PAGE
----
• Paralegal licensees who are not providing legal services and do not engage in any remunerative work or are in full-time attendance at a university, college or designated educational institution, or are on maternity or adoption leave, will pay 25 per cent of the annual fee.
  • Governance and Conduct
    • How does the governance structure work?

      The Law Society of Ontario is governed by a board of directors, who are known as benchers. Benchers gather most months in a meeting called Convocation. Every four years, Ontario’s licensed paralegals elect five paralegal benchers to Convocation. The five elected paralegals are also members of the Law Society's Paralegal Standing Committee, which is responsible for developing policy related to paralegal regulation for Convocation’s approval. A paralegal bencher is the chair of the 13-member Paralegal Standing Committee. The remaining eight members of the Committee comprise five lawyer benchers and three non-lawyer benchers.
       

    • Are paralegals required to abide by a code of conduct, as lawyers are?
      Yes, paralegals are required to abide by the Paralegal Rules of Conduct. The rules are structured around obligations to various parties, including general duties, as well as duties to clients, tribunals, other licensees and the Law Society. Paralegals should also refer to the Paralegal Professional Conduct Guidelines for assistance in interpreting the Paralegal Rules of Conduct.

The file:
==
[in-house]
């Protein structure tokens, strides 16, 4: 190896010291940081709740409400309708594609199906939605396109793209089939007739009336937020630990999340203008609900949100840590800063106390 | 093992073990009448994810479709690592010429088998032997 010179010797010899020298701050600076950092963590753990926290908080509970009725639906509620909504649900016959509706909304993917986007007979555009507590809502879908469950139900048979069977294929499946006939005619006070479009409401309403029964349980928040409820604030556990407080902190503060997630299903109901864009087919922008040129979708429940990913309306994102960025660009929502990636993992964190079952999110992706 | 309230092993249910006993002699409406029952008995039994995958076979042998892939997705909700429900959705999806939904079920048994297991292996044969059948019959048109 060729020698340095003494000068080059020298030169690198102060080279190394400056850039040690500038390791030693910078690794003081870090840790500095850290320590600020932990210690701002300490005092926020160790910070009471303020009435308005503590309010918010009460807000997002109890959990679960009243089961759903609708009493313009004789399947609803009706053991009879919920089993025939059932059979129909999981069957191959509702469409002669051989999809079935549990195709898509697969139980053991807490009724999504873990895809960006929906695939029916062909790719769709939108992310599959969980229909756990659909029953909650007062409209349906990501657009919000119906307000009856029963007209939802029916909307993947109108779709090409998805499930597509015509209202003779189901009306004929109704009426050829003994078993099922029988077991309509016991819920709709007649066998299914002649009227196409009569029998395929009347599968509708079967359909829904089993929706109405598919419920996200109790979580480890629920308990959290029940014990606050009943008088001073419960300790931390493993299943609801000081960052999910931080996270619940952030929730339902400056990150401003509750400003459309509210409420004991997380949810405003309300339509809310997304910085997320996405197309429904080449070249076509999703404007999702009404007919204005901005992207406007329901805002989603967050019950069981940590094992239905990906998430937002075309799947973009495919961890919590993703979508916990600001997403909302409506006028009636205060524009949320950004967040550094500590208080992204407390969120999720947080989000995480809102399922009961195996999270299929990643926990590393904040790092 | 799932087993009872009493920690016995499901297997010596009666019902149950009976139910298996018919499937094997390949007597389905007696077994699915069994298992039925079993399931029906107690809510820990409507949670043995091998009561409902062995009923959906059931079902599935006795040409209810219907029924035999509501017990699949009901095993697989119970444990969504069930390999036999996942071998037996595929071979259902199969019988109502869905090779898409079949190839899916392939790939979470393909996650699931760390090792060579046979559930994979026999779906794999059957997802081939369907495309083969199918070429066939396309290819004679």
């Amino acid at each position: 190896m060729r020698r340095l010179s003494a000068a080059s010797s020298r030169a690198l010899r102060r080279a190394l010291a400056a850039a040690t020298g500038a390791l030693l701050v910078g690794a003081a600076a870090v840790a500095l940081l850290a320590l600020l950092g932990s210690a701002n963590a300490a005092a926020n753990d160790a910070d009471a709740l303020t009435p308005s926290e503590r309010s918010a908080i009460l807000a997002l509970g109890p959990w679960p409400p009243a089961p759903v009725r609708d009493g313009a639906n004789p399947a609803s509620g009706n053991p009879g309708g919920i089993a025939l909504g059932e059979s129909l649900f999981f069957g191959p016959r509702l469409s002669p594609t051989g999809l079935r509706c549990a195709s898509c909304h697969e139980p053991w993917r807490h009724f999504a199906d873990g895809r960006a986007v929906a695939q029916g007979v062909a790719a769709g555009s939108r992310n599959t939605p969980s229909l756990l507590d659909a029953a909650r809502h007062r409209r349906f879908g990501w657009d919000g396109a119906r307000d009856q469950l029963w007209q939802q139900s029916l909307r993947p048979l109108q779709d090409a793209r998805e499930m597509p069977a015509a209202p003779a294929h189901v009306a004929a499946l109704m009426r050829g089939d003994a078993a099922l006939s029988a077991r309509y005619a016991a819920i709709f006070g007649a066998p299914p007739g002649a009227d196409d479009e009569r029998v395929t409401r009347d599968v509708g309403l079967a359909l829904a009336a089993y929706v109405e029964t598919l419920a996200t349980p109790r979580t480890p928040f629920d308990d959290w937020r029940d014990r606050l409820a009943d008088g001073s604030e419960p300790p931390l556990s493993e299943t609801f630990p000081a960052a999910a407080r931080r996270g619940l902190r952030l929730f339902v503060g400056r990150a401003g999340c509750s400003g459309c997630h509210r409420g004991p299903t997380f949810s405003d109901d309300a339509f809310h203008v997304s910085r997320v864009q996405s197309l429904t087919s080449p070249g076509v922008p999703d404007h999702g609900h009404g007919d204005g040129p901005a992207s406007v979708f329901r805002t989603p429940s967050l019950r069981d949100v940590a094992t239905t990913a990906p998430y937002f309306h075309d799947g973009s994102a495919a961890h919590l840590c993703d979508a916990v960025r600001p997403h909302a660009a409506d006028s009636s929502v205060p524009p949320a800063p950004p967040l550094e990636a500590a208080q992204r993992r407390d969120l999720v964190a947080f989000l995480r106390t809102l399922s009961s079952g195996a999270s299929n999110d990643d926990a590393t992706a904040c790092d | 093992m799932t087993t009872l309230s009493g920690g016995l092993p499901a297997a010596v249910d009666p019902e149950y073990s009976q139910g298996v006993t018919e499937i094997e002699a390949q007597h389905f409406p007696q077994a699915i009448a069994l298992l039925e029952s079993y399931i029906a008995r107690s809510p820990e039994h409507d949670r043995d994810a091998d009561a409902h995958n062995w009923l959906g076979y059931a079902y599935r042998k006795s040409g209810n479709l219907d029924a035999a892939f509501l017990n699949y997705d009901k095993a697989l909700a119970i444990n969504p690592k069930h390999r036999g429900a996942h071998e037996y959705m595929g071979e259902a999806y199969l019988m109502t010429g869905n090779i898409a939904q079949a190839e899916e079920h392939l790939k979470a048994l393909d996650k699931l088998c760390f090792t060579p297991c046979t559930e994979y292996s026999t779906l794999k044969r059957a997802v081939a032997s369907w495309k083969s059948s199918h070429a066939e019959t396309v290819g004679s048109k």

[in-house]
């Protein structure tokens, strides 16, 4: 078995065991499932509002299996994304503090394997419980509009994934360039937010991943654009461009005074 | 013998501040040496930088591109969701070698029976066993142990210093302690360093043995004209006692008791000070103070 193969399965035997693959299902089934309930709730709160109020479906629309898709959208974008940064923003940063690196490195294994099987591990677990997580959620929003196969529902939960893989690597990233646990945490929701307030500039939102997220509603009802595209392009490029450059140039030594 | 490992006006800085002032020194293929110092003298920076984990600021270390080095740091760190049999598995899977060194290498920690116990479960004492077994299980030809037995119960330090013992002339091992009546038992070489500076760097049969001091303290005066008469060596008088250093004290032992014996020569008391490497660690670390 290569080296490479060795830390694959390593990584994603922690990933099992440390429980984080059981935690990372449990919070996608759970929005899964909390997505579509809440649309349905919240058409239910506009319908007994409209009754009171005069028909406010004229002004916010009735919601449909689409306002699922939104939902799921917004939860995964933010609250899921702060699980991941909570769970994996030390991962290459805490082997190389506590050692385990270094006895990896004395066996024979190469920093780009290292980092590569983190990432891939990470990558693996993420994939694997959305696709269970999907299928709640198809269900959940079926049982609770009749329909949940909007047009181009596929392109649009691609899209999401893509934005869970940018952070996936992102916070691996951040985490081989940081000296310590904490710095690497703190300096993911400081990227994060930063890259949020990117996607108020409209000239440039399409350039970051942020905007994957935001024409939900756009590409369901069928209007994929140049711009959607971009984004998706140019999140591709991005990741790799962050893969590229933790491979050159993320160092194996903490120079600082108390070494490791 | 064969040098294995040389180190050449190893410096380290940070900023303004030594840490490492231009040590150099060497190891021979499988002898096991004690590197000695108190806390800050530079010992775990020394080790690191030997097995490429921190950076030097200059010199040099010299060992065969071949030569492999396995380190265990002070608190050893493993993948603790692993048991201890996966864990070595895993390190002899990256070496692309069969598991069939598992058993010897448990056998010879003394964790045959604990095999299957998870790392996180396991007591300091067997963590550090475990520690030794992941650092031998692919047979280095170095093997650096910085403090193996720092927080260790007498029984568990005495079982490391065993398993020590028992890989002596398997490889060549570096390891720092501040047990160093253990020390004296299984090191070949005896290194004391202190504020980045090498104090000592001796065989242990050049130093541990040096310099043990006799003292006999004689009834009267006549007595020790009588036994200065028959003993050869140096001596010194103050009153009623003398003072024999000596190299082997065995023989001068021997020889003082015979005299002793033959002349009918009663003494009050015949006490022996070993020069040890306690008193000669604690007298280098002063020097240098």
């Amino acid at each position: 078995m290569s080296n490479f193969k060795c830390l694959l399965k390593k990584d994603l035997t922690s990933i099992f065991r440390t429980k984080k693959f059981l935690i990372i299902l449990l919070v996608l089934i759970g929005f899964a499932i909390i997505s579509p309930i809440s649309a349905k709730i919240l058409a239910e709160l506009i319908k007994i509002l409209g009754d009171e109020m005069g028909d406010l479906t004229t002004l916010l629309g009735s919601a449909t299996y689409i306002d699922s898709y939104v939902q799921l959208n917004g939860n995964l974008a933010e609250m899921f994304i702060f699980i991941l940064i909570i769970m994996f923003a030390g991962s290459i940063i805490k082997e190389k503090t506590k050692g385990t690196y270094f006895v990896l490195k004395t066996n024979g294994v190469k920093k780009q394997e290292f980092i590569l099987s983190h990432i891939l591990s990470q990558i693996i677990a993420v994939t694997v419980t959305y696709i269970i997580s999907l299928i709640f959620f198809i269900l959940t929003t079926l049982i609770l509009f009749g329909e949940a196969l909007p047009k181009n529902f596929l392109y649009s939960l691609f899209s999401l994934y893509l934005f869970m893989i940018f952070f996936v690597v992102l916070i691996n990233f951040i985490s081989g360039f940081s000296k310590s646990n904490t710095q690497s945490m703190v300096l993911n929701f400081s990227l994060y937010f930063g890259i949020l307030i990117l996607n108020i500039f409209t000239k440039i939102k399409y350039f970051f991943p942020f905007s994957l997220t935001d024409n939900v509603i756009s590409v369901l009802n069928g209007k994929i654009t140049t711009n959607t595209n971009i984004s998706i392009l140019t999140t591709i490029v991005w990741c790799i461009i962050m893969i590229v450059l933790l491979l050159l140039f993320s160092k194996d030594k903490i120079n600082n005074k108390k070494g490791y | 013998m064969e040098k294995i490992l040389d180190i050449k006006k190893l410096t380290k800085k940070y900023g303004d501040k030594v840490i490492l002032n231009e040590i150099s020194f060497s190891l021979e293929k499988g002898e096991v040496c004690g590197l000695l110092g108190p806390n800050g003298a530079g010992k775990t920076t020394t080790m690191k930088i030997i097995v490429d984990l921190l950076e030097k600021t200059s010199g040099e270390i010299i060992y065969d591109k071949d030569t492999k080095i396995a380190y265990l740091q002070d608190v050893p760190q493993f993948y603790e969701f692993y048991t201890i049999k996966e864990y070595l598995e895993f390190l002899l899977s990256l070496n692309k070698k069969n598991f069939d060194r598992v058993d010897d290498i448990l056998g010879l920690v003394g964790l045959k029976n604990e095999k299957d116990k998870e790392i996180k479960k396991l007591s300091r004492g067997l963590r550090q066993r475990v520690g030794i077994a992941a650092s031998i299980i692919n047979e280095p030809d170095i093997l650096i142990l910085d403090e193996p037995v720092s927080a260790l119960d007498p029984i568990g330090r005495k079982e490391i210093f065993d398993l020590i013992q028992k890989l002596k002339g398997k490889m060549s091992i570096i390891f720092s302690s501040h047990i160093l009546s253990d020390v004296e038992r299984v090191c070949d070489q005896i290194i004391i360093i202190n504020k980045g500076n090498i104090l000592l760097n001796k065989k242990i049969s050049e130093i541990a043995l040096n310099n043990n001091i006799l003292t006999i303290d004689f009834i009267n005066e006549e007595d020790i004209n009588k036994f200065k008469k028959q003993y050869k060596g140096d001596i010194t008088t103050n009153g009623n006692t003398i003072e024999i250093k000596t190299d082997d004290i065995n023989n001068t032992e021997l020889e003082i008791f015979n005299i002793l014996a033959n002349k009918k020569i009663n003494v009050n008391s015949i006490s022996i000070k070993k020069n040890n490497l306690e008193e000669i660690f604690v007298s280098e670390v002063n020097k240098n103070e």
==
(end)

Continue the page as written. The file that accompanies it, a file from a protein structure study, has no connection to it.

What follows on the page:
• What are the bookkeeping requirements for a paralegal?
      All paralegal and lawyer licensees are required to keep proper books and records and comply with trust account requirements. For paralegals, these requirements will be effective as soon as an applicant becomes licensed.   Resources to assist paralegals in understanding and complying with their bookkeeping obligations are available in the Practice Management Topics page of the Law Society website.
    • What are the insurance requirements for a paralegal?
      Paralegals who provide legal services to the public must carry professional liability insurance in accordance with By-Law 6, Part II, section 12 (1). 

      Licensees must provide written proof of their compliance with this requirement to carry mandatory insurance before they begin providing legal services, as well as on an annual basis.

      The following companies currently offer policies that meet the Law Society's minimum requirements:
      • A.M. Fredericks Underwriting Management Ltd.
      • Berkley Canada
      • Encon Group Inc.
      • Holman Insurance Brokers Ltd
      • Integro Insurance Broker (representing Lloyd's of London)
      • Travelers Guarantee Company of Canada
      • Tripemco Burlington Insurance Group Ltd.
      • This insurance is available through your insurance broker. 
      • The Law Society cannot advise as to the cost of insurance.
      • Important insurance information for paralegals working under the direct supervision of a lawyer.
  • Contact Us
    If you have additional questions about paralegal regulation that aren't answered here, please contact the Law Society at 416-947-3315 or 1-800-668-7380, or send an email to lawsociety@lso.ca